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ISO9001 Wastewater Treatment Plant Equipment Manufacturer
Package wastewater treatment plants are pre-manufactured treatment facilities used to treat wastewater in small communities or on individual properties. Here is a outline of this kind of treatment equipment.
The expression “package plant” derives from the fact that these types of sewage treatment plants are built and assembled in a factory and then shipped and installed “prepackaged” as a complete unit. These package sewage treatment plants became popular throughout the 1960s and are still widely used today. Usually, they are made of 1/4-inch steel and are divided into sections. The components always contain an aeration tank in which the majority of the treatment happens and a clarifier for settling. Some package treatment plants include a sludge waste compartment and chlorine contact tank.
Package plant tanks would be transported on flatbed trucks, unloaded by cranes, and placed on cast-in-place concrete slabs. Several lengths of rebar will extend up through the slab and then be welded to the tank to prevent floating. Another popular tank material is precast concrete. The prefabricated system can be a single storage tank divided into multiple compartments, or it can be a modular system of a larger system. Typical precast concrete tanks are 6’-10’’ x 12’-10’’ or 7’ x 15’. These tanks are cast at the concrete tank maker’s factory and transported by boom-type trucks for off-loading. Generally, after the water tank is installed, the pipes and equipment are set up at the installation site.
An extended aeration package treatment plant is a package plant that uses extended aeration processes. Extended aeration is an aerobic treatment process in which there is a long residence time to oxidize sewage. The typical residence time of a conventional aeration process is 8 hours. The residence time for prolonged aeration is 24 hours. The extended aeration process can operate efficiently with a dwell time of 12 to 48 hours. The extended aeration treatment is very thorough and can almost completely oxidize organic matter. If the system design is reasonable, nitrification will also occur in the aeration system. The extended aeration system has a high sludge age and generates a large amount of waste activated sludge that needs to be removed regularly.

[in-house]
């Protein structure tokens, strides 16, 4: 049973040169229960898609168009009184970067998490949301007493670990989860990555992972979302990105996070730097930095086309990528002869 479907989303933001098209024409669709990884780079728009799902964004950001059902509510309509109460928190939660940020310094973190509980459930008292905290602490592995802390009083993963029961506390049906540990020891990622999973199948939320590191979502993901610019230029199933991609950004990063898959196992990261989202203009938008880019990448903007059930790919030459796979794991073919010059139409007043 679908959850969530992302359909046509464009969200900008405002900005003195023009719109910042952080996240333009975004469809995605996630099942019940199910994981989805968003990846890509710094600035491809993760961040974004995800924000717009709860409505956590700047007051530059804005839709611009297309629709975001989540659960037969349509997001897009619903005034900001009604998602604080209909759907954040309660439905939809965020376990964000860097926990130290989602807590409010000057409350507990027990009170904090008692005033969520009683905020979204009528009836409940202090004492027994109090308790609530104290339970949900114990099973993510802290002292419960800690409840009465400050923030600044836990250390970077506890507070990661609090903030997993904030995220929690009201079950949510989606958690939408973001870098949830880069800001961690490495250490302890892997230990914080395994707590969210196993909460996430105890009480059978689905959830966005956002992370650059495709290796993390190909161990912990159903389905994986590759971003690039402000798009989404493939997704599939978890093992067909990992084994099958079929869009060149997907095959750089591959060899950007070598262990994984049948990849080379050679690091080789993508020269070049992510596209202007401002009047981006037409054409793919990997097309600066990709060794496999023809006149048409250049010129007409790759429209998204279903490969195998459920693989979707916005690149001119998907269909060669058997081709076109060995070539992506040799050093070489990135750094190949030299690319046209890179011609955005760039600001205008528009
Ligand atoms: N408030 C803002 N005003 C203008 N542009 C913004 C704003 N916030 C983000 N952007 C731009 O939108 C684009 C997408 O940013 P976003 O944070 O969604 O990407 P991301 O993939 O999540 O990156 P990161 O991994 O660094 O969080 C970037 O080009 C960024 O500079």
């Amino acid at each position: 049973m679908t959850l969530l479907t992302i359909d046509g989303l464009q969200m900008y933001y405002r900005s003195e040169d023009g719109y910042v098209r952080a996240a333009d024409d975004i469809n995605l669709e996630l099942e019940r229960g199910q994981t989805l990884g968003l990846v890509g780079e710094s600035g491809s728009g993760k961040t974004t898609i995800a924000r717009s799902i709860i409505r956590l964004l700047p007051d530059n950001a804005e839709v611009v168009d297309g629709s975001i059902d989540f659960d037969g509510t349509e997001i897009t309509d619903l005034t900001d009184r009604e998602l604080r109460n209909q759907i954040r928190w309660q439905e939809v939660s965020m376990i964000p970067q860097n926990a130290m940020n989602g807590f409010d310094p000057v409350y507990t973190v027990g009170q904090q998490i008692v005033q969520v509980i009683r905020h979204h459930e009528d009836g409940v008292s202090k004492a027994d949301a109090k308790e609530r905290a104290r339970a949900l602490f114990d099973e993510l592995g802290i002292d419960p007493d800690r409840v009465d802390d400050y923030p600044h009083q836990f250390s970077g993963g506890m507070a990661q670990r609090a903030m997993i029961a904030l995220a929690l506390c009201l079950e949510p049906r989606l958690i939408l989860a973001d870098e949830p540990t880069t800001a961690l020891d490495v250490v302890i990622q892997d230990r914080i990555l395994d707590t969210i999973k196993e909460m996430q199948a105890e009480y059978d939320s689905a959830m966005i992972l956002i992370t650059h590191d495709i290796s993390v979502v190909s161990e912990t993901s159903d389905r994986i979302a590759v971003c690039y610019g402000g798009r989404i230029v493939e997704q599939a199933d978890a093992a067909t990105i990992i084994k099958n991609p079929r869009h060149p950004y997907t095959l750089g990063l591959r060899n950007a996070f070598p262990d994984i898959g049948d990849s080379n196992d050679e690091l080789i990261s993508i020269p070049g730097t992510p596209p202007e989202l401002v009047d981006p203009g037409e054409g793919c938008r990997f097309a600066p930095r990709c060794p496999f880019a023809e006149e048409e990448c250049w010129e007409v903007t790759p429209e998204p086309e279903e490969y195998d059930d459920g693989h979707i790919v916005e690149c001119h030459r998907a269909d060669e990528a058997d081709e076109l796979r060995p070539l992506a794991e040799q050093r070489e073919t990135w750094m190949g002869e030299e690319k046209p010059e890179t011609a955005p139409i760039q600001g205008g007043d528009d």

How Does Sewage Treatment Take Place in An Extended Aeration System?
Whether an extended aeration package treatment plant works effectively depends heavily on the extended aeration system. Extended aeration is a biological treatment process in which microorganisms decompose sewage. There are five basic components necessary for the process:
1. Water - provided by facilities that produce wastewater
2. Sewage - Facilities are also provided; Sewage is microbial food
3. Oxygen - Oxygen is the energy source for microorganisms to metabolize sewage and convert it into itself and carbon dioxide
4. Microorganisms - Microbes naturally exist in sewage. Through the natural selection process, certain organisms will multiply in aeration tanks.
5. A storage tank or container containing the above four components - the storage tank is the “dwelling” or habitat where the organism is to live and the location where the treatment is performed.